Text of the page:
Members of the public invited to see state-of-the-art medical research machine
PUBLISHED: 23:30 17 May 2018 | UPDATED: 23:30 17 May 2018
The ophthalmology research unit at the Norfolk and Norwich University Hospital (NNUH) is marking International Clinical Trials Day this year by inviting members of the public and colleagues to see the newly-installed IRay machine – one of only five of its kind in the country.
People are invited to visit the NNUH eye department on Monday, May 21 2018 between 10am and 3.30pm, where the IRay machine visits will be taking place.
The recent arrival of the IRay machine, which is a non-invasive robotic radiotherapy device, makes it easier for participants to take part in the ground-breaking nationwide research study, STAR, which aims to reduce or remove the need for ongoing eye injections for patients with wet age-related macular degeneration (AMD) – a leading cause for blindness in the UK. Research participants are now able to receive treatment as part of the study on the main hospital site, whereas originally participants were required to travel to London.
Volunteers who have already taken part in the study and received the treatment will be on hand to share their experience and answer any questions.
Patient research ambassadors (PRAs) who provide an important link between patients and those providing research opportunities at NNUH will also be there on the day to speak about their role and how people can get involved.
PRAs help promote research, improve access and make research more patient-centred.
Heidi Cate, ophthalmology research unit manager, said: “Securing the use of the IRay machine in Norwich is another big step forward for us and will enable so many more people to become involved in our exciting research projects.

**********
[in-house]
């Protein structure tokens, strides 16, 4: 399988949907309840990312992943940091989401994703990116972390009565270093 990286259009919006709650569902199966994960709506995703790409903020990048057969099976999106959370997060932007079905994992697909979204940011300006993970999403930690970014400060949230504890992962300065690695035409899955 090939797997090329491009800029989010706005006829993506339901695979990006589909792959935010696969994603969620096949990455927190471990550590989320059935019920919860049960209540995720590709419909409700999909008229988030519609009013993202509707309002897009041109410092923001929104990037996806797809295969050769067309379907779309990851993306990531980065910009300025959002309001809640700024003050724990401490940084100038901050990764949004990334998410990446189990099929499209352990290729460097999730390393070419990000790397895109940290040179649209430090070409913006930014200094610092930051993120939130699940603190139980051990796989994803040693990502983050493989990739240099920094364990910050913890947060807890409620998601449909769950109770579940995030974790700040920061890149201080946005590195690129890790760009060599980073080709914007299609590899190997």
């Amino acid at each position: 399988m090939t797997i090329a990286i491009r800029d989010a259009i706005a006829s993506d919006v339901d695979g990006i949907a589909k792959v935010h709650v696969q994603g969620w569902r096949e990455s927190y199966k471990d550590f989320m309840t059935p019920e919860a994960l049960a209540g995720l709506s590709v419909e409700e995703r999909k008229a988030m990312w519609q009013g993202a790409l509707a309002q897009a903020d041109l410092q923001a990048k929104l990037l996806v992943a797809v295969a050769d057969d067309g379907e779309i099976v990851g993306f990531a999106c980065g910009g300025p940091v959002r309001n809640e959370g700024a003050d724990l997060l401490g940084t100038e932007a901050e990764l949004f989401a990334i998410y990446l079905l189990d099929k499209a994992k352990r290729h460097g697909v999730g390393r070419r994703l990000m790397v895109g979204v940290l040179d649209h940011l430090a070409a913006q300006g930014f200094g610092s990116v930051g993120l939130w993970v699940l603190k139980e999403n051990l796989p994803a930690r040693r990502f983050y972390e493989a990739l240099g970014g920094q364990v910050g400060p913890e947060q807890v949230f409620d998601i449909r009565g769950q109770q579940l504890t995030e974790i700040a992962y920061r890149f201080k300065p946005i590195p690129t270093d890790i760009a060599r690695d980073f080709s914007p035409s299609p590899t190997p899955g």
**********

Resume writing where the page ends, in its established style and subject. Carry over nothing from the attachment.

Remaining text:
“Research provides so many opportunities to participants who can benefit from new treatment or devices, and can help future generations – allowing clinicians to learn more about certain diseases. We’re delighted to be highlighting International Clinical Trials Day this year by sharing more information about what we do here at NNUH and how members of the public can get involved in the STAR study.
“We have a fantastic specialist research team in the ophthalmology department at NNUH who love engaging with people through research.”
Peter Chapman, medical director, added: “The arrival of the IRay machine is a massive step forward in terms of allowing us to continue the great work of the STAR study. Wet AMD affects patients over 50 years old, and as Norfolk has a significantly older population, it’s very important we are involved in this research.
“The day will be a great chance for both members of the public and NNUH colleagues to see the fantastic IRay machine, and find out how taking part in the STAR study can help support local patients.”
NNUH is recruiting participants with wet AMD. If you or someone you know suffers with the condition and might be interested in taking part in the study or would like more information, contact NNUH ophthalmology research team on 01603 288870.
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